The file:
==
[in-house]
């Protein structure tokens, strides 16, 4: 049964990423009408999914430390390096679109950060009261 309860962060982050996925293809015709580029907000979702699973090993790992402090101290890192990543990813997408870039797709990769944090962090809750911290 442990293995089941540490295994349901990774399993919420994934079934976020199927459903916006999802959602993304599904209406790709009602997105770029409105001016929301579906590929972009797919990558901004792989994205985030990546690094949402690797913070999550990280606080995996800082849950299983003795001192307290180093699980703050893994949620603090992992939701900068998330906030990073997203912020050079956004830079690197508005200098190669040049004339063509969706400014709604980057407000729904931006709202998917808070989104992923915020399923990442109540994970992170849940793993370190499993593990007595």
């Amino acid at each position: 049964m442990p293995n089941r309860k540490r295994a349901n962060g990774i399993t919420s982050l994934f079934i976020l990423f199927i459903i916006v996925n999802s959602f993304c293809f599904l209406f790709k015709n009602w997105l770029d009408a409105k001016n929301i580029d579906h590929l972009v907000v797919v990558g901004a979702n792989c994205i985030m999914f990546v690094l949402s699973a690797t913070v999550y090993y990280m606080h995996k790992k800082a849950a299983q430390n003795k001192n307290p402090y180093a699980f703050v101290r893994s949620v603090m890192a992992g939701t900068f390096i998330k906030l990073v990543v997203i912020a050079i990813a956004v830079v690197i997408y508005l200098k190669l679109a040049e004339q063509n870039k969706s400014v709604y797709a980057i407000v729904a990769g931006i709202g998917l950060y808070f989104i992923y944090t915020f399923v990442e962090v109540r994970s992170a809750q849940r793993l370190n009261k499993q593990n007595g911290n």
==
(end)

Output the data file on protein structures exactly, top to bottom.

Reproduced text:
[in-house]
């Protein structure tokens, strides 16, 4: 049964990423009408999914430390390096679109950060009261 309860962060982050996925293809015709580029907000979702699973090993790992402090101290890192990543990813997408870039797709990769944090962090809750911290 442990293995089941540490295994349901990774399993919420994934079934976020199927459903916006999802959602993304599904209406790709009602997105770029409105001016929301579906590929972009797919990558901004792989994205985030990546690094949402690797913070999550990280606080995996800082849950299983003795001192307290180093699980703050893994949620603090992992939701900068998330906030990073997203912020050079956004830079690197508005200098190669040049004339063509969706400014709604980057407000729904931006709202998917808070989104992923915020399923990442109540994970992170849940793993370190499993593990007595």
């Amino acid at each position: 049964m442990p293995n089941r309860k540490r295994a349901n962060g990774i399993t919420s982050l994934f079934i976020l990423f199927i459903i916006v996925n999802s959602f993304c293809f599904l209406f790709k015709n009602w997105l770029d009408a409105k001016n929301i580029d579906h590929l972009v907000v797919v990558g901004a979702n792989c994205i985030m999914f990546v690094l949402s699973a690797t913070v999550y090993y990280m606080h995996k790992k800082a849950a299983q430390n003795k001192n307290p402090y180093a699980f703050v101290r893994s949620v603090m890192a992992g939701t900068f390096i998330k906030l990073v990543v997203i912020a050079i990813a956004v830079v690197i997408y508005l200098k190669l679109a040049e004339q063509n870039k969706s400014v709604y797709a980057i407000v729904a990769g931006i709202g998917l950060y808070f989104i992923y944090t915020f399923v990442e962090v109540r994970s992170a809750q849940r793993l370190n009261k499993q593990n007595g911290n």